How to Convert Android View to PDF

In this blog post I will show you how to convert an Android View to PDF using iTextg library. In my last post, I showed how to create a PDF in Android from scratch. That is the preferred way, today I want to you how you can create PDF quicker by turning the Android view you already have to an image and then converting that image to a PDF, even though this is quicker, please be aware that it will not produce a high quality PDF.

If you need a high quality PDF in Android then you need to roll up your sleeve and dive deep into the PDF API, again this book iText in Action
will help you a lot. If you do not have the time to learn about all the intricacies of programmatic PDF then I will be glad to provide this service to you so you can focus on the rest of your app. Use the Contact Us button above to request a quote.

There are five steps involved in converting an Android View to a PDF and these are:

  1. Create Android view
  2. Optionally create a print optimized view
  3. Take an image of the view
  4. Convert the image to PDF using the iText library
  5. Save, preview, share the image

Let ‘s take a look at each of this step:

Step 1: Create the Android View

This step is self explanatory, this is where you create the Android view that suits your app needs. This is your standard Android view which captures all the information that you need to save/show. Most times if you are going down the path of converting an Android view to Pdf it is because you already have a complex layered view in Android and you do have the time or desire to layout the same view in Pdf from scratch. Please be aware that you will have to take an image of you screen differently depending on whether your view is Linear Layout or Relative Layout and I will show you both in step 3.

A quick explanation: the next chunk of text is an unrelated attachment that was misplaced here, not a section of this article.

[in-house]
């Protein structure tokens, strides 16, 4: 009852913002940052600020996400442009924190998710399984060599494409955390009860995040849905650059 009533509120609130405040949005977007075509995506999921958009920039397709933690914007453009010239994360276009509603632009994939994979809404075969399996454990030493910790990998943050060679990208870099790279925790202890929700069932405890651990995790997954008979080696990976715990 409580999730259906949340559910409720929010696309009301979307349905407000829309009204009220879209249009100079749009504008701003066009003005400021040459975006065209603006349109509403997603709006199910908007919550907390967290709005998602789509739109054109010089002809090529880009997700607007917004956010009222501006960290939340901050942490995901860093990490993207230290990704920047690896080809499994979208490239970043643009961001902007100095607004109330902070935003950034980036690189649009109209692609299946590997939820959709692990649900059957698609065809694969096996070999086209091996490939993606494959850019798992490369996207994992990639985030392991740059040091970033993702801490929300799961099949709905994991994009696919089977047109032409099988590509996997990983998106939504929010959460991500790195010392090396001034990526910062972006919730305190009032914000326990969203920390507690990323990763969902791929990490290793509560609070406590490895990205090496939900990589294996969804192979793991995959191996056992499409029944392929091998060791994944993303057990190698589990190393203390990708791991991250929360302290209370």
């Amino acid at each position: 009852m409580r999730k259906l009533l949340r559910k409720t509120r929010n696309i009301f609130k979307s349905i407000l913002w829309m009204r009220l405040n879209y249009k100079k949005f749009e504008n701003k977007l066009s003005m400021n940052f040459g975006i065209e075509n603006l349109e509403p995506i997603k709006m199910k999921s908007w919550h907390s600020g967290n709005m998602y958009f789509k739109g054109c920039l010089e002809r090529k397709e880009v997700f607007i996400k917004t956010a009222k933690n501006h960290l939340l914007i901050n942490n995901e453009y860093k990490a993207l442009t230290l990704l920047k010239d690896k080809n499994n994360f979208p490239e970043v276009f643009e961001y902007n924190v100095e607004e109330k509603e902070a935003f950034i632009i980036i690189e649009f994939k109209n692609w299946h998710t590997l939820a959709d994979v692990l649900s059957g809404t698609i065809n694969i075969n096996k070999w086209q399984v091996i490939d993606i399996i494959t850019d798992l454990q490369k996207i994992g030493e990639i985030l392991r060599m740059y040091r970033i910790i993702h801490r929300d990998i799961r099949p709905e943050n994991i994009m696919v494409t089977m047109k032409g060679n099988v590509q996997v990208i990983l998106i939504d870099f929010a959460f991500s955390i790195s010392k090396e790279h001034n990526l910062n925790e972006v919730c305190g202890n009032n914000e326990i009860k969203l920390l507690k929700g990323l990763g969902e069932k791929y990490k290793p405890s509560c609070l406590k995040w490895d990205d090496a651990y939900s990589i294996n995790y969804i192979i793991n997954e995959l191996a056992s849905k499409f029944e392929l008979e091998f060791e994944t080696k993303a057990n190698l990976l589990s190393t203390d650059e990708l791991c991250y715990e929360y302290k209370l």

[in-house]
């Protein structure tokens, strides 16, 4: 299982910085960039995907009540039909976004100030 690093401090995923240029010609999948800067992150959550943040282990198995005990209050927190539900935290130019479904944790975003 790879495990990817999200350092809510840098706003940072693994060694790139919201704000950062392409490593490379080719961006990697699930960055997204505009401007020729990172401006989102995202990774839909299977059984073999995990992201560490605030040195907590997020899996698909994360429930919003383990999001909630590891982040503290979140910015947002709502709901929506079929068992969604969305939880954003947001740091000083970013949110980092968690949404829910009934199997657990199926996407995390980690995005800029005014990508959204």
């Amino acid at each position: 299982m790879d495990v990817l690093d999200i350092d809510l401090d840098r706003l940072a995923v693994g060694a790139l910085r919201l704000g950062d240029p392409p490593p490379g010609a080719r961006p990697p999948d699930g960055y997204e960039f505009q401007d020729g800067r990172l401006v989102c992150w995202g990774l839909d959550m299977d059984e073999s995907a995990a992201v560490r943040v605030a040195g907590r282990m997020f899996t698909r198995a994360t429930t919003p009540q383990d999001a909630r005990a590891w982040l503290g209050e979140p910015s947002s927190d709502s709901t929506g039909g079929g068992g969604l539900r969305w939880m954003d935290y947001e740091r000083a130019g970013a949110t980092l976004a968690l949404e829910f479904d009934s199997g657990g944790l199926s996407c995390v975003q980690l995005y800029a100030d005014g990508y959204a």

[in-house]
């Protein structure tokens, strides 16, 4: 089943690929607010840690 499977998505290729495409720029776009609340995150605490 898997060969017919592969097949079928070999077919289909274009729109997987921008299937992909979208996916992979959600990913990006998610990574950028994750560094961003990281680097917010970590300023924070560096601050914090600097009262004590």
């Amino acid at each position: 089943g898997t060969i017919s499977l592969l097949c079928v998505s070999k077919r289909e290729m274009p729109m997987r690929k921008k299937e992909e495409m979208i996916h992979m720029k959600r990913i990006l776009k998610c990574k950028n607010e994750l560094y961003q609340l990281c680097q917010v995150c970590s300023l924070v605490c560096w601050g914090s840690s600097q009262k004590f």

Step 2: Create a Print Optimized View

I listed this step as optional but it could be very helpful. In this step, you create an identical layout to the one you want to convert to PDF and in this copy of the layout you remove anything that is not needed in a PDF version of your view and these includes the Action bar, any edit, delete button, etc. For example if your view contains a listview then it is natural that you include a button to delete or increment items in the listview. These are not needed in the PDF. This step is important because remember that I mentioned that the final output of the PDF does not look suberb, therefore removing any clutter will be helpful.

A strategy to accomplish this will be to contain all your display data in a class instance. For example if your app is an event registration app, and you have an Activity/Fragment for Customer registration. Then you can have a class and after the user fills out the form: username, email, etc you can create a customer object with the data that the user entered. In the onCreate() or onCreateView method of your Activity or Fragment you will be inflating the layout that is optimized for data entry and when the user clicks on generate PDF then you can either start a Fragment Transaction where you now inflate the print optimized layout or start a new Activity, either way you are passing in the customer object that is now essentially a data dictionary holding the information the user entered and then you populate the print optimize view fields with the information you are holding in that customer object. Then in the onResume() of this Activity or Fragment you take the image of the screen which should now be pupolated.

Step 3: Take an Image of the View:

Like I mentioned there are two ways to take an image of view. If your rootView is a Linear Layout, use this code below.

//Assuming your rootView is called mRootView like so
private View mRootView;

//First Check if the external storage is writable
String state = Environment.getExternalStorageState();
if (!Environment.MEDIA_MOUNTED.equals(state)) {